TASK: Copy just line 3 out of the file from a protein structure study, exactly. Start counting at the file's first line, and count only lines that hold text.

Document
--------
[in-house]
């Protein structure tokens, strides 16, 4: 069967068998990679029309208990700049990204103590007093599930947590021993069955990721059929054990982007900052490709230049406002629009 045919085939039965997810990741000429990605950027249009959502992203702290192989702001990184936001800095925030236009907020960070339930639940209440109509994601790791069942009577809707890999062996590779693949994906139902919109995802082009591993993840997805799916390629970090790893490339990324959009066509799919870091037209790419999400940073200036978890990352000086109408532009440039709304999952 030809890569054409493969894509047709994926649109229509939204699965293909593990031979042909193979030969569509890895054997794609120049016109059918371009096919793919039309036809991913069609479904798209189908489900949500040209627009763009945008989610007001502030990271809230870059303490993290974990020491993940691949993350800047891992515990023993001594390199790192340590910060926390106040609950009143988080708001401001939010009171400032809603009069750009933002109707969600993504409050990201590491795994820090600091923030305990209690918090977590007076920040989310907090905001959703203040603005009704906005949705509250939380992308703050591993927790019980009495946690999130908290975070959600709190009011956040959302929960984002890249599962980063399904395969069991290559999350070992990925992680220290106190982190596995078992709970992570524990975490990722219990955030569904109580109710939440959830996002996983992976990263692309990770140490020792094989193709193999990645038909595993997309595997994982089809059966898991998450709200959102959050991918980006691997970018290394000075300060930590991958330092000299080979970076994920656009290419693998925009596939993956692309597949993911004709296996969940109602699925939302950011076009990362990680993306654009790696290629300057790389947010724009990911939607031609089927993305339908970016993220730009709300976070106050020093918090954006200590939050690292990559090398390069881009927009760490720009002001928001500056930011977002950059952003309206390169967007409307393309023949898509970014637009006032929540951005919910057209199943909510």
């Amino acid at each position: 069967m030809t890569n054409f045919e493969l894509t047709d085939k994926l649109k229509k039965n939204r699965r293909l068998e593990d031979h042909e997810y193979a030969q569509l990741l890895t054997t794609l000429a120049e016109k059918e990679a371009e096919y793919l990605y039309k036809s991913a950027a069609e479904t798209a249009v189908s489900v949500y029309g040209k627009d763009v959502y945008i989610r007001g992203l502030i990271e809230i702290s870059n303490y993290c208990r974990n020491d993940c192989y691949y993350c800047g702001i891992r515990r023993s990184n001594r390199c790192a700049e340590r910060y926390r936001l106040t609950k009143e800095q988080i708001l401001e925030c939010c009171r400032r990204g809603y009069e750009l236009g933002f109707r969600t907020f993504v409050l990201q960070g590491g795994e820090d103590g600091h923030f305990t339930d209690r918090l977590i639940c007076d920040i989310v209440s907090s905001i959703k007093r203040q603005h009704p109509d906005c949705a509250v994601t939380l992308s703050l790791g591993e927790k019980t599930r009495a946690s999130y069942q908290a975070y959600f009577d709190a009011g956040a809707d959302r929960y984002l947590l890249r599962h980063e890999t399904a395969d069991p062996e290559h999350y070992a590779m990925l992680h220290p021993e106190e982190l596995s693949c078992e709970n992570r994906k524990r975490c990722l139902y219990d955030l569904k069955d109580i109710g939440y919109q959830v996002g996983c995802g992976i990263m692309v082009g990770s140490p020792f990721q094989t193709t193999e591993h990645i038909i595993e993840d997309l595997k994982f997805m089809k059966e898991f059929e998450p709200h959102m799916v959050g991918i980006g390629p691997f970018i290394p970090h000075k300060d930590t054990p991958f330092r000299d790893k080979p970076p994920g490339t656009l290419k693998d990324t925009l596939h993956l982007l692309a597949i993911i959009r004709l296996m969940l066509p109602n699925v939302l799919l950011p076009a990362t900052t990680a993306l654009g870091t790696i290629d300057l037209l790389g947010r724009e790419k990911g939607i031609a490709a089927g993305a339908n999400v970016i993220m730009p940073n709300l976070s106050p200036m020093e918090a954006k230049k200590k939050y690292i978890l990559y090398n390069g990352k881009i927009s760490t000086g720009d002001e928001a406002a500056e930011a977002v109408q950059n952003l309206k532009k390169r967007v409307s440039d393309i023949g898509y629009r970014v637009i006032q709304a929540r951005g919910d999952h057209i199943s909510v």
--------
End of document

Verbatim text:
């Amino acid at each position: 069967m030809t890569n054409f045919e493969l894509t047709d085939k994926l649109k229509k039965n939204r699965r293909l068998e593990d031979h042909e997810y193979a030969q569509l990741l890895t054997t794609l000429a120049e016109k059918e990679a371009e096919y793919l990605y039309k036809s991913a950027a069609e479904t798209a249009v189908s489900v949500y029309g040209k627009d763009v959502y945008i989610r007001g992203l502030i990271e809230i702290s870059n303490y993290c208990r974990n020491d993940c192989y691949y993350c800047g702001i891992r515990r023993s990184n001594r390199c790192a700049e340590r910060y926390r936001l106040t609950k009143e800095q988080i708001l401001e925030c939010c009171r400032r990204g809603y009069e750009l236009g933002f109707r969600t907020f993504v409050l990201q960070g590491g795994e820090d103590g600091h923030f305990t339930d209690r918090l977590i639940c007076d920040i989310v209440s907090s905001i959703k007093r203040q603005h009704p109509d906005c949705a509250v994601t939380l992308s703050l790791g591993e927790k019980t599930r009495a946690s999130y069942q908290a975070y959600f009577d709190a009011g956040a809707d959302r929960y984002l947590l890249r599962h980063e890999t399904a395969d069991p062996e290559h999350y070992a590779m990925l992680h220290p021993e106190e982190l596995s693949c078992e709970n992570r994906k524990r975490c990722l139902y219990d955030l569904k069955d109580i109710g939440y919109q959830v996002g996983c995802g992976i990263m692309v082009g990770s140490p020792f990721q094989t193709t193999e591993h990645i038909i595993e993840d997309l595997k994982f997805m089809k059966e898991f059929e998450p709200h959102m799916v959050g991918i980006g390629p691997f970018i290394p970090h000075k300060d930590t054990p991958f330092r000299d790893k080979p970076p994920g490339t656009l290419k693998d990324t925009l596939h993956l982007l692309a597949i993911i959009r004709l296996m969940l066509p109602n699925v939302l799919l950011p076009a990362t900052t990680a993306l654009g870091t790696i290629d300057l037209l790389g947010r724009e790419k990911g939607i031609a490709a089927g993305a339908n999400v970016i993220m730009p940073n709300l976070s106050p200036m020093e918090a954006k230049k200590k939050y690292i978890l990559y090398n390069g990352k881009i927009s760490t000086g720009d002001e928001a406002a500056e930011a977002v109408q950059n952003l309206k532009k390169r967007v409307s440039d393309i023949g898509y629009r970014v637009i006032q709304a929540r951005g919910d999952h057209i199943s909510v």